While Germany’s hard-left party Die Linke, its Greens party and the SPD can all be situated in the cosmopolitan left-wing space, the country is lacking a communitarian left-wing outfit. Communitarian-inclined voters have no electoral choice other than the AfD, even though they may be uncomfortable with its nationalist, oftentimes racist discourse.

Popular vs. populist

Shifting social democracy towards the left-wing communitarian space – I call this ‘the popular left-wing option’ – might offer a solution.

Such a popular left-wing platform would espouse classic social democratic values. It should principally aspire to improve conditions for the weakest in society and to promote solidarity within the country’s borders.

Economically, this would mean abandoning an export-driven model and coupling a fairer distribution at home with more consideration for the needs of economies abroad.

The key foreign policy tenets of such a popular left-wing party would be to respect the sovereignty of other states and to prefer compromises over intervention.

A popular left-wing platform is not a left-wing populist approach. It is not jingoistic, xenophobic or racist. It understands politics as a space of plurality rather than viewing it as a simplistic ‘people versus elite’ conflict. Rather than simply being a protest movement, it embraces representative democracy and aims to develop hard-and-fast solutions to policy problems.

Looking ahead

The idea of such a popular left-wing platform has frequently been tossed aside as a nostalgic, backward-looking one.

But such a platform would respond to several key challenges to Germany’s future. The country needs to overhaul its economy to reduce the extreme inequalities it has produced and wean itself off its dependency on exports.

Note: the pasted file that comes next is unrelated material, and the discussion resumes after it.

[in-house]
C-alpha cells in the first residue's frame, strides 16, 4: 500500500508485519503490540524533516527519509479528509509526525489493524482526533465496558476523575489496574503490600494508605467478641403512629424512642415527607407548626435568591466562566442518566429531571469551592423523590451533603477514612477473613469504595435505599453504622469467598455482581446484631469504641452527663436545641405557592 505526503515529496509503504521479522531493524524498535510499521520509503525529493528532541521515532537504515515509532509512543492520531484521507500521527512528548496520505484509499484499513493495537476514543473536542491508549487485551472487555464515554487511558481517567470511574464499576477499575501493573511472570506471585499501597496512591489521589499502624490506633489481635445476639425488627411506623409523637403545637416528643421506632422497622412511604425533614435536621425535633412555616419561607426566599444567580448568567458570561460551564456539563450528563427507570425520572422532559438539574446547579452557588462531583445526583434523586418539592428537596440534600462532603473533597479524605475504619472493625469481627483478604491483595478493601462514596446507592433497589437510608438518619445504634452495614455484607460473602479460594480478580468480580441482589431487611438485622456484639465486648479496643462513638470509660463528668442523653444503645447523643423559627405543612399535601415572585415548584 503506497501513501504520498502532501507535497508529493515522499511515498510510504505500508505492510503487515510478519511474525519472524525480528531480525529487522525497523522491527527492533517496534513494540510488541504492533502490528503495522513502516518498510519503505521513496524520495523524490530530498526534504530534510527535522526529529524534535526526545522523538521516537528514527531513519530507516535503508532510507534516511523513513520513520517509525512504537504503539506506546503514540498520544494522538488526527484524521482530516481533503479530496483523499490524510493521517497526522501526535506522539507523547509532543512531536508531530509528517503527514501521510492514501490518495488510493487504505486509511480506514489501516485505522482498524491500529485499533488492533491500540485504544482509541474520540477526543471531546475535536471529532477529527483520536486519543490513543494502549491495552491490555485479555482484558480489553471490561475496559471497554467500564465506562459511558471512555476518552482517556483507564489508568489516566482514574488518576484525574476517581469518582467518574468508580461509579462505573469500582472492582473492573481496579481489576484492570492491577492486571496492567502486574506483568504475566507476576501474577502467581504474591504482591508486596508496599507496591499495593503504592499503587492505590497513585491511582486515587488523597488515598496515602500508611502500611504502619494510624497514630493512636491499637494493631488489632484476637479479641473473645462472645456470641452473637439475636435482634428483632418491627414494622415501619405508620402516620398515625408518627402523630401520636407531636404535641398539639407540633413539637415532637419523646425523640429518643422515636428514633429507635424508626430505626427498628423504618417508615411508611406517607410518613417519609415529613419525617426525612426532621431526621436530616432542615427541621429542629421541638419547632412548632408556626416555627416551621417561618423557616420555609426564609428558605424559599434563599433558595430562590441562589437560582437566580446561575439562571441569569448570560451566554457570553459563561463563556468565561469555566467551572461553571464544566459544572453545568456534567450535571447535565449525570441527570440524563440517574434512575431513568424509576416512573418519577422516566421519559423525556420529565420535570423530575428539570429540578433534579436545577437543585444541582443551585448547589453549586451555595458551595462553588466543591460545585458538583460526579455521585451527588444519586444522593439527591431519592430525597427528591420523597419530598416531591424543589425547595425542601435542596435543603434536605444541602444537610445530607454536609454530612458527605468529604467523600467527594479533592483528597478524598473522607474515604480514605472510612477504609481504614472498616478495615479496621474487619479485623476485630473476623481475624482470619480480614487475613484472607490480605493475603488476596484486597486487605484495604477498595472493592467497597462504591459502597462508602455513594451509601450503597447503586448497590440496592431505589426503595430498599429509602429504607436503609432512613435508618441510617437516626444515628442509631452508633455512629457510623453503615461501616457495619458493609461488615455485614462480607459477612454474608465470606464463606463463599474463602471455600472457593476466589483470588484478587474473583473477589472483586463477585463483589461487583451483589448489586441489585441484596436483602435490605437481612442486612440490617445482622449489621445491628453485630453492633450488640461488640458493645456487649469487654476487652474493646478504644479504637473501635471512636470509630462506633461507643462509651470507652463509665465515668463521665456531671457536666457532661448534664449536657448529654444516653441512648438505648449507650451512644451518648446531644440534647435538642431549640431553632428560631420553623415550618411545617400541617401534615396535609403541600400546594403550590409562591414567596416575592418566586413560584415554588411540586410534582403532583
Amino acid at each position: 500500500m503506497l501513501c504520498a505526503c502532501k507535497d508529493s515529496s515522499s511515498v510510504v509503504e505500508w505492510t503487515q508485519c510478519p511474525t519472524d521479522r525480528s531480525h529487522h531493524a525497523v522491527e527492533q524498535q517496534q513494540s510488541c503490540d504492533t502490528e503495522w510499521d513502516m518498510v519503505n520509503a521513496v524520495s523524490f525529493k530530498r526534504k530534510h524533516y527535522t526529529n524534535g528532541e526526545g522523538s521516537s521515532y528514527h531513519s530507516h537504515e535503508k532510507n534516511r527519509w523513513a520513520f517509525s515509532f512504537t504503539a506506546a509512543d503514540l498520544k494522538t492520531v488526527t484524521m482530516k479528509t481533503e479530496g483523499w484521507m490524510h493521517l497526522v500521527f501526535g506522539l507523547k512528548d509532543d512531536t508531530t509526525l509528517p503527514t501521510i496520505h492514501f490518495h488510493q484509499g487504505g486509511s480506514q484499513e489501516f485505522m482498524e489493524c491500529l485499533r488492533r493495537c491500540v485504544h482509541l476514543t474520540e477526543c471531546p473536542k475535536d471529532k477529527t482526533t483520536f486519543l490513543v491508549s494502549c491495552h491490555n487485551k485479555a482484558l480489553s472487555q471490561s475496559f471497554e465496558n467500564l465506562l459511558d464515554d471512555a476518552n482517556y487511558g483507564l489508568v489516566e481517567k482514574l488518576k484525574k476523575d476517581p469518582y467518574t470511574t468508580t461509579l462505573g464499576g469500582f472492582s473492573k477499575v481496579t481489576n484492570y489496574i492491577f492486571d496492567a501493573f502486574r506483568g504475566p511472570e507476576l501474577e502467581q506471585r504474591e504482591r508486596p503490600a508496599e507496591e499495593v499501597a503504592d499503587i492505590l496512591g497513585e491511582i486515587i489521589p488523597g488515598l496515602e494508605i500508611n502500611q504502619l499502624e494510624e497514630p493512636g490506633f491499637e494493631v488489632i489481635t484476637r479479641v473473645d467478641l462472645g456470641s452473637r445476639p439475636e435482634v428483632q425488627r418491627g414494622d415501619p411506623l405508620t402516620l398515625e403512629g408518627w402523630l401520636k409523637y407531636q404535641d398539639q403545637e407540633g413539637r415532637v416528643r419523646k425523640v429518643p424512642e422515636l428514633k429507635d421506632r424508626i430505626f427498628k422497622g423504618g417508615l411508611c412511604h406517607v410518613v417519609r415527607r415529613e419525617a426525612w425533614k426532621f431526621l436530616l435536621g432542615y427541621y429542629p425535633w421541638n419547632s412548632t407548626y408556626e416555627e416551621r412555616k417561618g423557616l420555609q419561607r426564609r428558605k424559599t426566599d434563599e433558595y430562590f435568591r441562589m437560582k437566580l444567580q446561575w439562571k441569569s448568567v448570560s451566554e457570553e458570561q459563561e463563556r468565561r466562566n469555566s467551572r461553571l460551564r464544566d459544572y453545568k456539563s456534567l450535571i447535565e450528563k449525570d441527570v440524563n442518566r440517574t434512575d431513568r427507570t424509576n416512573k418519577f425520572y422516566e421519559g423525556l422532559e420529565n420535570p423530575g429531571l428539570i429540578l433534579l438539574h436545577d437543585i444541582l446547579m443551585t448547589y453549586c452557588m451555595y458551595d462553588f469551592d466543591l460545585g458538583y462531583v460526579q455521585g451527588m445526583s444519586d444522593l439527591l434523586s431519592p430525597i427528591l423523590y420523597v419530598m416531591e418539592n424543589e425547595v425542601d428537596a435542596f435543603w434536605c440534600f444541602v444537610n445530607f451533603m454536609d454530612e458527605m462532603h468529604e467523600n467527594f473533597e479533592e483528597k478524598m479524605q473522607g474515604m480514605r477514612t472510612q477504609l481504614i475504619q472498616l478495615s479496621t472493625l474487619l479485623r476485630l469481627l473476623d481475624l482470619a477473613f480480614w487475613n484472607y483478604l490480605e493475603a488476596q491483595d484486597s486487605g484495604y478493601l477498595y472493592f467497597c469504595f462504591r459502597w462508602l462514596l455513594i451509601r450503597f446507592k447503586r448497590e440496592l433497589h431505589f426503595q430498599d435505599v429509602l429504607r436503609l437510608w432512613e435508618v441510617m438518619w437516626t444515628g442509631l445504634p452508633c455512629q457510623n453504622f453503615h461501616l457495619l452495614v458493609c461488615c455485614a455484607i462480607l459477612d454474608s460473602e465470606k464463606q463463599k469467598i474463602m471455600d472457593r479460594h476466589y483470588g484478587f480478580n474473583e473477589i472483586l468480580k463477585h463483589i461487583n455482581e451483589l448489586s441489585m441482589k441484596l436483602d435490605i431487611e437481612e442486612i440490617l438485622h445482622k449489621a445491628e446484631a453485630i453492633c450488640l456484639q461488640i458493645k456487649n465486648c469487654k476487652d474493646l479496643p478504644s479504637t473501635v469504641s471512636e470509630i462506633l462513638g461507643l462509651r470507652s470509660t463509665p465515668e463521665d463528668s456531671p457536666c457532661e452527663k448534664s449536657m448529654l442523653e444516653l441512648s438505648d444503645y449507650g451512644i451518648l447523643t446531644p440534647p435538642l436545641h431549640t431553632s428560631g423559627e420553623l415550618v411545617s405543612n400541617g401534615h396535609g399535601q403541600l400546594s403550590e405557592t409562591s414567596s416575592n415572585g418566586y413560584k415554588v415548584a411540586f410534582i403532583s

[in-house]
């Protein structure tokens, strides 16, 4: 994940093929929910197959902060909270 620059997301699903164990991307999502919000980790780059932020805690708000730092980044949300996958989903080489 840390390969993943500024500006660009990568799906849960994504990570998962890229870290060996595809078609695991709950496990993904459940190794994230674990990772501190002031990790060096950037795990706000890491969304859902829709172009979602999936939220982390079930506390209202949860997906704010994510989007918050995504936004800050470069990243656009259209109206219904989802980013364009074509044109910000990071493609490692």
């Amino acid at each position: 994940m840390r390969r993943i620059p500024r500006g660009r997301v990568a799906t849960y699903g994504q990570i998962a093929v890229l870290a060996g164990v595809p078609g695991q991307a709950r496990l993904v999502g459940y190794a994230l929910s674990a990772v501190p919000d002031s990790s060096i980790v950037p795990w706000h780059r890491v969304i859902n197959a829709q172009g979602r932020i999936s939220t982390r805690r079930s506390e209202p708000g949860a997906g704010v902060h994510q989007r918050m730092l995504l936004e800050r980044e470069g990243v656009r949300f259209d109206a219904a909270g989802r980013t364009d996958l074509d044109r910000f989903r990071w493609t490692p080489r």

An important task ahead in the face of continued migration is to balance the humanitarian imperative to take in asylum-seekers with German’s true capacity to integrate those newcomers and maintain social cohesion.

The decline of Western hegemony and emergence of multiple world powers in the international arena also makes the development of a foreign policy less focussed on intervention and more interested in reaching compromise an appealing proposition.

An impossible shift?

There’s no denying that changing course towards such a popular left-wing platform would entail a major shift for the SPD.

At the policy level, it would require a more restrictive approach to immigration. The party would also have to put its bold plans for a United States of Europe back in the filing cabinet.

The party would have to adopt achieving meaningful income increases for a majority of people as its chief goal. This could be achieved by strengthening collective bargaining agreements, improving the country’s social safety net and increasing the minimum wage.

In order to rebuild the public sector, a popular left-wing SPD would need to increase taxes and current national borrowing levels. It would also need to experiment with new methods to recruit lawmakers from all walks of life so as to bring more diversity into its university-educated leadership.

All this would mark a major shift in policies and tone for the SPD. But just because this change of course sounds difficult for today’s German social democrats doesn’t mean it should be dismissed out of hand.